The difference today is that Atlas remains stuck in the sin bin, weighed down by 2.66 billion listed shares, an oversupplied iron ore market, and a battle to keep costs below its break-even price of $US50 a tonne. Added to this are brokers’ tips that even its share price is too high at 3 cents, with investment bank UBS telling clients to sell because 2 cents is the stock’s likely future price.

Meanwhile, Elders is making its return thanks to a combination of solid trading in wool and livestock, the same industries that launched the business 176 years ago.

Droughts, floods, Mr Elliott, and the ill-conceived hybrid share issue have not stopped what is one of Australia’s oldest companies from finding a way to revitalise itself and, over the past two years, to outperform the once high-flying mining sector.

While Atlas has been busy losing money, including last financial year’s $240 million deficit, Elders has been ticking over with a steadily rising levels of revenue and profit.

In the half-year to March 31 (Elders’ last reporting date) sales rose by 13.8 per cent to $645 million. Profit rose by 26 per cent to $15.9 million, and the return on capital was lifted from 9 per cent to 17 per cent.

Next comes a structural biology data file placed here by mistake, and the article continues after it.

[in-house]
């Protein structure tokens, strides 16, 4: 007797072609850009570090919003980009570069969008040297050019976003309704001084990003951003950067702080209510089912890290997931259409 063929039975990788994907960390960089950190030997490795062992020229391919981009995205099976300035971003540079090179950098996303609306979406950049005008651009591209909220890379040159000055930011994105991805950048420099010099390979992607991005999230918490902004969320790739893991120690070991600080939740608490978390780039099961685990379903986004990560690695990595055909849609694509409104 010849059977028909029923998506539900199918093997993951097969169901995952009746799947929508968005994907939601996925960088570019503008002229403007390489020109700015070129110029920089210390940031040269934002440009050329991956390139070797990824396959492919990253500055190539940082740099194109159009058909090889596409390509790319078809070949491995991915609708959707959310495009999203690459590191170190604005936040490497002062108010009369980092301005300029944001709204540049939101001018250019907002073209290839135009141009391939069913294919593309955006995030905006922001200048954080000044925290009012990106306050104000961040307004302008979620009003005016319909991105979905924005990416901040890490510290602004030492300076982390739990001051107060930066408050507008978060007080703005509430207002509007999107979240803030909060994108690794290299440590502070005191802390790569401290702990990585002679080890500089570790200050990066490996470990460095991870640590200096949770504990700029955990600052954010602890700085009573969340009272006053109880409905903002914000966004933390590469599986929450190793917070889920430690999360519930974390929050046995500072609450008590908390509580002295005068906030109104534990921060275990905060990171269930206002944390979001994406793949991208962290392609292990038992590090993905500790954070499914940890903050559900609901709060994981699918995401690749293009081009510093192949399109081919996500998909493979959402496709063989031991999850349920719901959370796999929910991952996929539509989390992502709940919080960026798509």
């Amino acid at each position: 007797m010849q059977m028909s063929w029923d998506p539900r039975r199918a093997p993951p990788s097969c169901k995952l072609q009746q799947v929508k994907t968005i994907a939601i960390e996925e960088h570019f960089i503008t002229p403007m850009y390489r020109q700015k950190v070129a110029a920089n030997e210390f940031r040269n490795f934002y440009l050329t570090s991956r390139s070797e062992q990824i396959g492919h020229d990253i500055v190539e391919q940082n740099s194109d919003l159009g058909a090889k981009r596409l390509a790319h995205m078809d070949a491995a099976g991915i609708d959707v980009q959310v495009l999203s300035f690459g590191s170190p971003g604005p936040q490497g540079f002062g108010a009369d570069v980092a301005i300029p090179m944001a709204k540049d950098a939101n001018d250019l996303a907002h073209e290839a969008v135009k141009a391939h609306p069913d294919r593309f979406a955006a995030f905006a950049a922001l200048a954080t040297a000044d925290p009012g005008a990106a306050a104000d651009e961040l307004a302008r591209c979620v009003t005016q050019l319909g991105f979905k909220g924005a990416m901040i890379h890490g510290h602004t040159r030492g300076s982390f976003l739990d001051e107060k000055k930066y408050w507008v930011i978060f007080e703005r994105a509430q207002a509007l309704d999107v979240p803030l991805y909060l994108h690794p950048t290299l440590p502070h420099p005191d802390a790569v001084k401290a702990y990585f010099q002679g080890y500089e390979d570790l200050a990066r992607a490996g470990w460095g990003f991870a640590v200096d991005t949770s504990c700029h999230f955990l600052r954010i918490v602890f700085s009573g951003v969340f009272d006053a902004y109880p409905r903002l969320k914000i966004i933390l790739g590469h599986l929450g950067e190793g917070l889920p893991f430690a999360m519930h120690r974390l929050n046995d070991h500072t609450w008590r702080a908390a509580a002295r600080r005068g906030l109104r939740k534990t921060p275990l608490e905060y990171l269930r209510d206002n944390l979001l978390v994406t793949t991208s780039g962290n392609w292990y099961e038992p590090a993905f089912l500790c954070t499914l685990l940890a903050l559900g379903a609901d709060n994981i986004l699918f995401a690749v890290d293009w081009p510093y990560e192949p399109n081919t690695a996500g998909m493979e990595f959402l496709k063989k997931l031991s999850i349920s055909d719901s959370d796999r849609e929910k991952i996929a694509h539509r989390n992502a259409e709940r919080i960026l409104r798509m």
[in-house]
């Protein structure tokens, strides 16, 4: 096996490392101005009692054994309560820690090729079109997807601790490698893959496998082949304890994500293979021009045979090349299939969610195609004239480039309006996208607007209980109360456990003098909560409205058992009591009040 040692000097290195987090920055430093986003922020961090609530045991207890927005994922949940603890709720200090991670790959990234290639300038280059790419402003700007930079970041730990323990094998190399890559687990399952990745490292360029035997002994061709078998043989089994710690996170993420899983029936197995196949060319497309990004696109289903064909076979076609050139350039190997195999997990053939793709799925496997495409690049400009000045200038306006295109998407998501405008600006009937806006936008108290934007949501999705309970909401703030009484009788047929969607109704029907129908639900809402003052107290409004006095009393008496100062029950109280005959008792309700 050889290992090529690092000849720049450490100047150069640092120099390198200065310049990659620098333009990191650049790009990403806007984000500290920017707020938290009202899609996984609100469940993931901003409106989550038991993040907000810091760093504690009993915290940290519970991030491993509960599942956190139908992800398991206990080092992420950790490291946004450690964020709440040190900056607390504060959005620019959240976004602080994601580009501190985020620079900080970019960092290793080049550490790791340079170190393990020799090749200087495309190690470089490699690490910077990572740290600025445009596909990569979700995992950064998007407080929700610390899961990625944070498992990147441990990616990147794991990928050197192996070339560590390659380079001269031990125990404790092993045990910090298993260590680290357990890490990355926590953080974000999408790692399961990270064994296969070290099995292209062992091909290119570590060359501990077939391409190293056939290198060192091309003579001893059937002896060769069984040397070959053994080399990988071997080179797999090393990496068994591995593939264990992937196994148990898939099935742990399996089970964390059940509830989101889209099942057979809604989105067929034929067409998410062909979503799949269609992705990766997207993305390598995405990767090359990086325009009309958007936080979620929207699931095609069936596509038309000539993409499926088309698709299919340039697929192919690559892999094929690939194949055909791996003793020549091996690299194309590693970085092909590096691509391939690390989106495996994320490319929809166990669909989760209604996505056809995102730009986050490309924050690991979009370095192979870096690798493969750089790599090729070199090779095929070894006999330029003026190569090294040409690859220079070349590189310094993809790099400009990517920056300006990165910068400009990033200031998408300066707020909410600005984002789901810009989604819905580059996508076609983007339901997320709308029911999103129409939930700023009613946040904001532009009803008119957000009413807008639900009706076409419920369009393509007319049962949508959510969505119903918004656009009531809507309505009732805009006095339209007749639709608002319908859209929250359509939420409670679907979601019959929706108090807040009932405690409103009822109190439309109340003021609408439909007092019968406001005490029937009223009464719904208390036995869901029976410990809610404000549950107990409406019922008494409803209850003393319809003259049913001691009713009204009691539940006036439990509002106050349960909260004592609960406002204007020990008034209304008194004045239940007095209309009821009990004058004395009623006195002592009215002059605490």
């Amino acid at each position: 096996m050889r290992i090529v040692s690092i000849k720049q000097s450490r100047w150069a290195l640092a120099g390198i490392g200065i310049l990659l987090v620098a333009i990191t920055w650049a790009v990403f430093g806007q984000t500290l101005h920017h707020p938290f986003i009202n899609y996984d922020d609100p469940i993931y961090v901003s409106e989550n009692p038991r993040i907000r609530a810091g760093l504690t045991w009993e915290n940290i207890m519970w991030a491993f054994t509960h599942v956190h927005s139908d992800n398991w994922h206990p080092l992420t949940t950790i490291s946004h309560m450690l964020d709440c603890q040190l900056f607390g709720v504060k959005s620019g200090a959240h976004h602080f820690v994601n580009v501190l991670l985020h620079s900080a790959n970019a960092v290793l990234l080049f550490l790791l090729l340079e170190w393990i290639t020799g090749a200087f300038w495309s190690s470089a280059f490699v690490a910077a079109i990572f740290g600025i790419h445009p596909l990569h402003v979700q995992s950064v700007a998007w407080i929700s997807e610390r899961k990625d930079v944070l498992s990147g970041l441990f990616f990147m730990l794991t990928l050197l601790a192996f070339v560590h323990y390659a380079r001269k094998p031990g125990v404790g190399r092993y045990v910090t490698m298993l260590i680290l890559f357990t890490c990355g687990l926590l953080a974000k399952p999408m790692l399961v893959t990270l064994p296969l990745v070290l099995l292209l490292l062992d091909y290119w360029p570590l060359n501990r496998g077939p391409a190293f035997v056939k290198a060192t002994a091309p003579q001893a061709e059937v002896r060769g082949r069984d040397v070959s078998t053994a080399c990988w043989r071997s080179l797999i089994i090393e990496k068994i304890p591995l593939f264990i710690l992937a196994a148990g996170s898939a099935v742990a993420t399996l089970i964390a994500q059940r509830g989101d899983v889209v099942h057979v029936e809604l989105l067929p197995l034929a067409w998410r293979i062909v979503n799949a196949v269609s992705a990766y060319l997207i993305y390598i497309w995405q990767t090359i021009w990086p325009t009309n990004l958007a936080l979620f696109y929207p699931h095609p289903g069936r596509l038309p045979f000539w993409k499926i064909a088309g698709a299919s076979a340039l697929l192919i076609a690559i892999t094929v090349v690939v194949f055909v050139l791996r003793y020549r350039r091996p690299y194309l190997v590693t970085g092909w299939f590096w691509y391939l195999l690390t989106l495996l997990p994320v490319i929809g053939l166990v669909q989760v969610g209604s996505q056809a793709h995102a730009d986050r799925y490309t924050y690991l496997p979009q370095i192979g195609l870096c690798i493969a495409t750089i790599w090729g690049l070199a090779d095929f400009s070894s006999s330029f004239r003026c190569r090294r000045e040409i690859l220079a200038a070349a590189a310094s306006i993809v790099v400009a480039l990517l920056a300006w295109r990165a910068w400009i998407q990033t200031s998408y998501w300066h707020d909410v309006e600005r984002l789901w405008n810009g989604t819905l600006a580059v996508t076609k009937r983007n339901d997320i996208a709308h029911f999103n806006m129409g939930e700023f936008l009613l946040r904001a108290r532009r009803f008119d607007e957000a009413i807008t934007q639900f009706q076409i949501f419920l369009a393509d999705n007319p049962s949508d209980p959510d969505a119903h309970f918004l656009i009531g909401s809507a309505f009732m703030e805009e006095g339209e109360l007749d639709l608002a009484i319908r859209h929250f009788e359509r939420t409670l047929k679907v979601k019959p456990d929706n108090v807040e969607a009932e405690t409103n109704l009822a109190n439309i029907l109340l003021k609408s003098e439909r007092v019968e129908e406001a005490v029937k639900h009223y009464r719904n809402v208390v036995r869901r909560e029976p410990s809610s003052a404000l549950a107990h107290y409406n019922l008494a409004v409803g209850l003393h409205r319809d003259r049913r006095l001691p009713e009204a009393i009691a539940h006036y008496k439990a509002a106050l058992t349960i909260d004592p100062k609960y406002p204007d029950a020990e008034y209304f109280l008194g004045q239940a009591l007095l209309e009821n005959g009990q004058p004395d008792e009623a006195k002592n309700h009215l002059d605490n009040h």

Last week, Elders took another big step to rid itself of its past with an offer to buy back $30 million of the hybrid securities at $80 each, a $20 discount on their $100 issue price; but as holders have not received a return on them since 2009, there is likely to be a stampede to take the money.

Elders’ management described the hybrid buy-back as a step to normalise and simplify the company; and investors loved it, driving the share price up by 58 cents (16 per cent) to $4.19 in three busy trading days.

At its current market value of $350 million, Elders remains a shadow of its bloated size during Mr Elliott’s reign, but it is also a company leading the way in Australia’s rural revival.

In time, even the investment banking community might rediscover companies exposed to farming, though at the moment there is an amusing imbalance with at least eight banks still analysing Atlas (without a ‘buy’ tip to be seen) and two analysing Elders (Bell Potter and Morgans) with both saying ‘buy’.